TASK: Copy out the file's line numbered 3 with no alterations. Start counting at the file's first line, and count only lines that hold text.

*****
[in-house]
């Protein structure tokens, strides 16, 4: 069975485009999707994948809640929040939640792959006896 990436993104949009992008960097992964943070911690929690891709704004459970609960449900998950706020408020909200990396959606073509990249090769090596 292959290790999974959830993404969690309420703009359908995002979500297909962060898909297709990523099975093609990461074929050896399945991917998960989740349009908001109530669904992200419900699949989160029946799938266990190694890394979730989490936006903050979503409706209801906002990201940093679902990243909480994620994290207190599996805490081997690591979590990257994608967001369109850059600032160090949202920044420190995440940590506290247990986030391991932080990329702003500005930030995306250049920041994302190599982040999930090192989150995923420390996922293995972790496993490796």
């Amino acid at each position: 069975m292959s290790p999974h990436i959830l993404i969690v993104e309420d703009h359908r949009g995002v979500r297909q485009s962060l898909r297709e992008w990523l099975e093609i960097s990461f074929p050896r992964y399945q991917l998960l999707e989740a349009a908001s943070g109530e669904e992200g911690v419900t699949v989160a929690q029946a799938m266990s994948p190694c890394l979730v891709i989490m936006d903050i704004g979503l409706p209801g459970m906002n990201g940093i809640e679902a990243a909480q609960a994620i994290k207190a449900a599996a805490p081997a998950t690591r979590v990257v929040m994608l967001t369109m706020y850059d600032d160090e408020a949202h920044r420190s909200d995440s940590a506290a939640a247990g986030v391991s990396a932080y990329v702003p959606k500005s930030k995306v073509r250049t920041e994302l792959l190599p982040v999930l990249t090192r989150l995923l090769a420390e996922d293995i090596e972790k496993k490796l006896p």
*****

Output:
């Amino acid at each position: 069975m292959s290790p999974h990436i959830l993404i969690v993104e309420d703009h359908r949009g995002v979500r297909q485009s962060l898909r297709e992008w990523l099975e093609i960097s990461f074929p050896r992964y399945q991917l998960l999707e989740a349009a908001s943070g109530e669904e992200g911690v419900t699949v989160a929690q029946a799938m266990s994948p190694c890394l979730v891709i989490m936006d903050i704004g979503l409706p209801g459970m906002n990201g940093i809640e679902a990243a909480q609960a994620i994290k207190a449900a599996a805490p081997a998950t690591r979590v990257v929040m994608l967001t369109m706020y850059d600032d160090e408020a949202h920044r420190s909200d995440s940590a506290a939640a247990g986030v391991s990396a932080y990329v702003p959606k500005s930030k995306v073509r250049t920041e994302l792959l190599p982040v999930l990249t090192r989150l995923l090769a420390e996922d293995i090596e972790k496993k490796l006896p």